King George III's "Madness" Gets a Closer Look in 'Queen Charlotte: A Bridgerton Story'
King George refuses to spend his wedding night with his wife in 'Queen Charlotte: A Bridgerton Story.' What is wrong with him in the Netflix series?
Warning: This article contains spoilers for Queen Charlotte: A Bridgerton Story.
Fans of the Bridgerton series on Netflix (or British history) know that Queen Charlotte's husband, King George III, was kept hidden away most of his life due to an unknown mental illness.
However, in Queen Charlotte: A Bridgerton Story, it is revealed that the king struggled with his mental health issues from a very young age.
In the Netflix mini-series, the beginning of Queen Charlotte and King George's relationship is retold in great detail, including what happened behind closed doors hidden away from parliament and the different ways George attempted to cure himself of his "sickness."
What is wrong with King George III in 'Queen Charlotte: A Bridgerton Story'?
In Queen Charlotte: A Bridgerton Story, Charlotte (India Ria Amarteifio) instantly realizes something is wrong with her husband when he skips their wedding night and leaves her alone in Buckingham House.
While no one will tell her what is wrong with George (played by Corey Mylchreest), we discover that George has an illness that the royal doctors can't diagnose.
In Episode 4, the show shifts to George's point of view, where doctors are throwing out all types of theories.
"The symptoms remain consistent with an inflamed cerebellum. It is time to consider trepanation," one doctor says before another adds that George actually has "excess of ill humor in the legs" (whatever that means).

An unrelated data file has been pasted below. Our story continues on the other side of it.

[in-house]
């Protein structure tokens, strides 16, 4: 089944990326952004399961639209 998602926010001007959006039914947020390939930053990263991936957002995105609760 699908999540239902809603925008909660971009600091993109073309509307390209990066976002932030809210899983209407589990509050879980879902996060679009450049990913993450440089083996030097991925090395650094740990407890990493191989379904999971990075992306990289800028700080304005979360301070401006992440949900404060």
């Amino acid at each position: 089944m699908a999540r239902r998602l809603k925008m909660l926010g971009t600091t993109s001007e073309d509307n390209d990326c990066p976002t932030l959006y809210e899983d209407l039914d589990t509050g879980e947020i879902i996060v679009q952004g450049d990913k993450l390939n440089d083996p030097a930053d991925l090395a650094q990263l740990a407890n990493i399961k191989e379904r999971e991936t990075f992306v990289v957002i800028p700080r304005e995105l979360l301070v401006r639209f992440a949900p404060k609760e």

Ultimately, George and his mother decide to go with psychiatrist Dr. Monro's theory that George is "suffering a disorganization of the nerves."
George undergoes all types of torturous treatments — including ice baths, leeches, and shock therapy — all in hopes of getting better for his new wife.
"I didn't know a woman could be so beautiful ... She's terrifyingly clever," George says of skipping his wedding night. "That is the problem. If she were ugly, if she were dull, I might feel up to the task. ... Her perfection is matched only by my deformity. She belongs as far from me as she can get."
Eventually, Queen Charlotte and King George consummate their marriage (they end up having 15 kids together!), and Charlotte discovers George's "secret" soon after. She attempts to help him on her own, but as seen in the Bridgerton series, George hides his mental illness from the public until his final days.
It is believed that the real-life King George III had bipolar disorder.
According to BBC News, historians have believed that King George III had "porphyria," a genetic blood disorder. However, more recently, studies have linked his erratic behavior to bipolar disorder.
In a research project based at St George's, University of London, using thousands of George III's own handwritten letters, it was found that during his episodes of illness "his vocabulary became much more complex, creative and colorful."
"These are features that can be seen today in the writing and speech of patients experiencing the manic phase of psychiatric illnesses such as bipolar disorder," the outlet explained.
Golda Rosheuvel, who plays Queen Charlotte, told Insider, she never discussed King George's condition explicitly with the show's creator, Chris Van Dusen, since Bridgerton is not historically accurate.
"Back then in the 1800s, they wouldn't have known what bipolar was," Golda said. "The unknown of that would be terrifying, I think. The outbursts would be terrifying."
She continued, "In public, it's very lavish. It's very fun. It's very naughty. It's very regal. There's a position of power. In private, I think you see her as a real human being who desperately, desperately, desperately loves her husband and is having to deal with the unknown."
Watch Queen Charlotte: A Bridgerton Story and Bridgerton on Netflix now.